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Pope and Greek Orthodox leader sign joint declaration

.- Following their private meeting in the Vatican this morning, Pope Benedict XVI and His Beatitude Christodoulos, archbishop of Athens and of all Greece, signed a Joint Declaration in the presence of members of the archbishop's Greek delegation and of Catholic representatives.
 
The statement begins, "We, Benedict XVI, Pope and Bishop of Rome, and Christodoulos, Archbishop of Athens and of all Greece, in this sacred place of Rome...wish to live ever more intensely our mission to bear apostolic witness, to transmit the faith, ... and to announce the Good News of the birth of the Lord. ... It is also our joint responsibility to overcome, in love and truth, the multiple difficulties and painful experiences of the past."
 
"Our meeting in charity makes us more aware of our joint task: together to follow the arduous path of dialogue in truth in order to re-establish full communion of faith. ... Thus we obey a divine mandate ... and continue our commitment, ... following the example of the Apostles and demonstrating mutual love and a spirit of reconciliation."
 
The two leaders say they recognize the steps made in dialogue since the close of the Second Vatican Council and write that they, “hope that bilateral theological dialogue will take advantage of these positive elements in order to formulate propositions acceptable to both sides, in a spirit of reconciliation."
 
"Together we affirm the need to persevere on the road of constructive theological dialogue,” they continue, “because, despite the difficulties, this is one of the essential ways we have to re-establish the longed-for unity, ... and to reinforce the credibility of the Christian message in a period of enormous social upheaval and of great spiritual searching by many of our contemporaries, who are disquieted by growing globalization which at times even threatens the lives of human beings and their relationship with God and the world."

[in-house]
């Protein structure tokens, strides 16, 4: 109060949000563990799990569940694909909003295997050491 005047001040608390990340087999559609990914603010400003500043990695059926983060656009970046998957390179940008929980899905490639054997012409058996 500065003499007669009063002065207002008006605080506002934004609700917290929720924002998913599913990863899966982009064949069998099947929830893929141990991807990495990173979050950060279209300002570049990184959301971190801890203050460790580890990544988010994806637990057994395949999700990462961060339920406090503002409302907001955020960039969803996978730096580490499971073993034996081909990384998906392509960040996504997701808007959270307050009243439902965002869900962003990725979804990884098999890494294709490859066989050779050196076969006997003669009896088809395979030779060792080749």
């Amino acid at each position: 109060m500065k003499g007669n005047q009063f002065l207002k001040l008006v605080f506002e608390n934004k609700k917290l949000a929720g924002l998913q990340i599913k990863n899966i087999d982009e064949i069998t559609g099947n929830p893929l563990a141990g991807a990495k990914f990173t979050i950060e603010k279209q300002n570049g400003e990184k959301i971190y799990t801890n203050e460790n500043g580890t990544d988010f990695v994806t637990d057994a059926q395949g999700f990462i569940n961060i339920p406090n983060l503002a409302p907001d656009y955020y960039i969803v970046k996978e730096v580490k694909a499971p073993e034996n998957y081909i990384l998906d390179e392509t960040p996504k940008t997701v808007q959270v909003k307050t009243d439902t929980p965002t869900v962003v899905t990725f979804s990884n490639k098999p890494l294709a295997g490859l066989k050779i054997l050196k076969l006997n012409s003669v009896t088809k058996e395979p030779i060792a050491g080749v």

"We solemnly renew our desire to announce the Gospel of Jesus Christ to the world, especially to new generations,” the two say in their statement. “This is very important in our societies where many schools of thought distance people from God and contribute nothing to the meaning of life."
 
"We believe that religions have a role to play to ensure the triumph of peace in the world, and that they must in no way be the focus for intolerance and violence,” the statement continues. “As Christian religious leaders, we exhort all religious leaders to maintain and reinforce inter-religious dialogue, and to work to create a society of peace and fraternity among individuals and peoples. This is one of the missions of religion."
 
The statement says that while the Pope and the Archbishop recognize the tremendous progress of science, they are concerned by "experiments on human beings which do not respect the dignity or integrity of the person at all stages of existence, from conception to natural death." The statement also calls for "more effective protection" of "the fundamental rights of human beings, founded on the dignity of man created in God's image."
 
"We trust in a fruitful collaboration," they continue, "to ensure that our contemporaries may rediscover the Christian roots of the European continent." This, they write, "will help them to experience and promote fundamental human and spiritual values for the good of people and of society itself."
 
At the end of their declaration, the Holy Father and the Archbishop of Athens and of all Greece call upon the Lord "to grant all mankind the gift of peace, in the charity and unity of the human family."


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Aug
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August 23, 2014

Saturday of the Twentieth Week in Ordinary Time

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Mt 23:1-12

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